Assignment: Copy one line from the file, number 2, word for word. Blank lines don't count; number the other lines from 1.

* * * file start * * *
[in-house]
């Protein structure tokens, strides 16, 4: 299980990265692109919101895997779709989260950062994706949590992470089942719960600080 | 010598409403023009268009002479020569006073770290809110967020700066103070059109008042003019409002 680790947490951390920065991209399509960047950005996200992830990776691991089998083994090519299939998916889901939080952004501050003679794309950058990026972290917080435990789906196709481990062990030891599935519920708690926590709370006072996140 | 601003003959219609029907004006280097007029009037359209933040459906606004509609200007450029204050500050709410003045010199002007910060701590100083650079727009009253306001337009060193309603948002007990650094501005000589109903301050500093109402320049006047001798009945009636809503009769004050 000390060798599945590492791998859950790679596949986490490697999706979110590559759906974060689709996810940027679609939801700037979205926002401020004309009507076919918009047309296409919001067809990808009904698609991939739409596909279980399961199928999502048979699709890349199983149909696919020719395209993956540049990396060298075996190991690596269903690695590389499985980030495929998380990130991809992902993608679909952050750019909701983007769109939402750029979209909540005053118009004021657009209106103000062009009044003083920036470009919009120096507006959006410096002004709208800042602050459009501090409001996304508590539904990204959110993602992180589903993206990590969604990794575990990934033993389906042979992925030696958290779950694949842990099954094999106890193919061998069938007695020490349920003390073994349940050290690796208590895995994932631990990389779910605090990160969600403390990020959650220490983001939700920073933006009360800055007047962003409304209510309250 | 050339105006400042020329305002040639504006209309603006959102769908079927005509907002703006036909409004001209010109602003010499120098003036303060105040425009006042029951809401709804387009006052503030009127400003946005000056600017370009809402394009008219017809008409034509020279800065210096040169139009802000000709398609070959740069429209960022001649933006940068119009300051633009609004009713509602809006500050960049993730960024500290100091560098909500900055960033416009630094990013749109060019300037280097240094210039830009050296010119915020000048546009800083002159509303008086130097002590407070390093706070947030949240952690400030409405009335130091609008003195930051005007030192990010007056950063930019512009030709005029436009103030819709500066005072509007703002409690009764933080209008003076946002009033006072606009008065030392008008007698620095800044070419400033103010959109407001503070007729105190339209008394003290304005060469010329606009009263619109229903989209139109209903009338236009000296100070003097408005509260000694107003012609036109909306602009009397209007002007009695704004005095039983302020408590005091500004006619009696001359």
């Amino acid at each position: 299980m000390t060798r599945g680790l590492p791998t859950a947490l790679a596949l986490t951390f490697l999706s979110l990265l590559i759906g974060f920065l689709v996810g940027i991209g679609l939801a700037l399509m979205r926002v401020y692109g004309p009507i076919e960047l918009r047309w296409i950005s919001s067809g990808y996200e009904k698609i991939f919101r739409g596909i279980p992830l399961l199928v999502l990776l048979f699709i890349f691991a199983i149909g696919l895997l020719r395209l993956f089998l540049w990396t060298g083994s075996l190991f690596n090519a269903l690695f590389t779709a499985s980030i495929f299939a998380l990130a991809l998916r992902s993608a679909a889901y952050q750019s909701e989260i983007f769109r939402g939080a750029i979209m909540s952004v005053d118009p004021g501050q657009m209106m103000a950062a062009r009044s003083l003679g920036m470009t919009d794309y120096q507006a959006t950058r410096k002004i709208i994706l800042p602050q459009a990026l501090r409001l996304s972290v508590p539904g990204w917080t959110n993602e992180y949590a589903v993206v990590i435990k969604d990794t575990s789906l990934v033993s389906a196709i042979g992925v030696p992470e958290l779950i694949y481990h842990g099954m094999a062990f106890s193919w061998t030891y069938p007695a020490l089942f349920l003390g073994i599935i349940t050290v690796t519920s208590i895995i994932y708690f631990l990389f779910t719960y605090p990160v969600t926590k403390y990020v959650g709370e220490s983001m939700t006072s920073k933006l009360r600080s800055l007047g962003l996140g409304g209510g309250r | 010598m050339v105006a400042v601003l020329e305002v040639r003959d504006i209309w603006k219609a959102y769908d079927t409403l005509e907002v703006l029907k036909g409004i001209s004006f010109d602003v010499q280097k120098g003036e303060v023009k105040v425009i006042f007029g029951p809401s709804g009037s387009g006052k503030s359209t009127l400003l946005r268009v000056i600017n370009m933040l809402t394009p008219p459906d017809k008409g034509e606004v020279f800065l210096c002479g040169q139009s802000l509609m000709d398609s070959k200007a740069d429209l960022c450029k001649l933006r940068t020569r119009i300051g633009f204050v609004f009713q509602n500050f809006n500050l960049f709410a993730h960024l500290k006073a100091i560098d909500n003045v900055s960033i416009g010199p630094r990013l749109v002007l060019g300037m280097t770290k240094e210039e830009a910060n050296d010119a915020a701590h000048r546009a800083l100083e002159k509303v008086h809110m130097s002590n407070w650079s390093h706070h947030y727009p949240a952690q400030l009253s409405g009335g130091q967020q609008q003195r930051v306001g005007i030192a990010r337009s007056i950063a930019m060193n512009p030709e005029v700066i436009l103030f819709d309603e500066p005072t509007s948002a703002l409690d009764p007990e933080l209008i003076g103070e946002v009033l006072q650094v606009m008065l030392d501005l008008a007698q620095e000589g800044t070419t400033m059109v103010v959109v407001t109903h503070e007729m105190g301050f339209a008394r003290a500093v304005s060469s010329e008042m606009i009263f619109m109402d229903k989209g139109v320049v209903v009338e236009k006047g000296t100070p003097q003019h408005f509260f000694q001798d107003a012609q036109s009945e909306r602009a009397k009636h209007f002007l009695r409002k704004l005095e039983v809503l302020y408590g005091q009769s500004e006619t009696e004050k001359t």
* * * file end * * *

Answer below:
């Protein structure tokens, strides 16, 4: 299980990265692109919101895997779709989260950062994706949590992470089942719960600080 | 010598409403023009268009002479020569006073770290809110967020700066103070059109008042003019409002 680790947490951390920065991209399509960047950005996200992830990776691991089998083994090519299939998916889901939080952004501050003679794309950058990026972290917080435990789906196709481990062990030891599935519920708690926590709370006072996140 | 601003003959219609029907004006280097007029009037359209933040459906606004509609200007450029204050500050709410003045010199002007910060701590100083650079727009009253306001337009060193309603948002007990650094501005000589109903301050500093109402320049006047001798009945009636809503009769004050 000390060798599945590492791998859950790679596949986490490697999706979110590559759906974060689709996810940027679609939801700037979205926002401020004309009507076919918009047309296409919001067809990808009904698609991939739409596909279980399961199928999502048979699709890349199983149909696919020719395209993956540049990396060298075996190991690596269903690695590389499985980030495929998380990130991809992902993608679909952050750019909701983007769109939402750029979209909540005053118009004021657009209106103000062009009044003083920036470009919009120096507006959006410096002004709208800042602050459009501090409001996304508590539904990204959110993602992180589903993206990590969604990794575990990934033993389906042979992925030696958290779950694949842990099954094999106890193919061998069938007695020490349920003390073994349940050290690796208590895995994932631990990389779910605090990160969600403390990020959650220490983001939700920073933006009360800055007047962003409304209510309250 | 050339105006400042020329305002040639504006209309603006959102769908079927005509907002703006036909409004001209010109602003010499120098003036303060105040425009006042029951809401709804387009006052503030009127400003946005000056600017370009809402394009008219017809008409034509020279800065210096040169139009802000000709398609070959740069429209960022001649933006940068119009300051633009609004009713509602809006500050960049993730960024500290100091560098909500900055960033416009630094990013749109060019300037280097240094210039830009050296010119915020000048546009800083002159509303008086130097002590407070390093706070947030949240952690400030409405009335130091609008003195930051005007030192990010007056950063930019512009030709005029436009103030819709500066005072509007703002409690009764933080209008003076946002009033006072606009008065030392008008007698620095800044070419400033103010959109407001503070007729105190339209008394003290304005060469010329606009009263619109229903989209139109209903009338236009000296100070003097408005509260000694107003012609036109909306602009009397209007002007009695704004005095039983302020408590005091500004006619009696001359």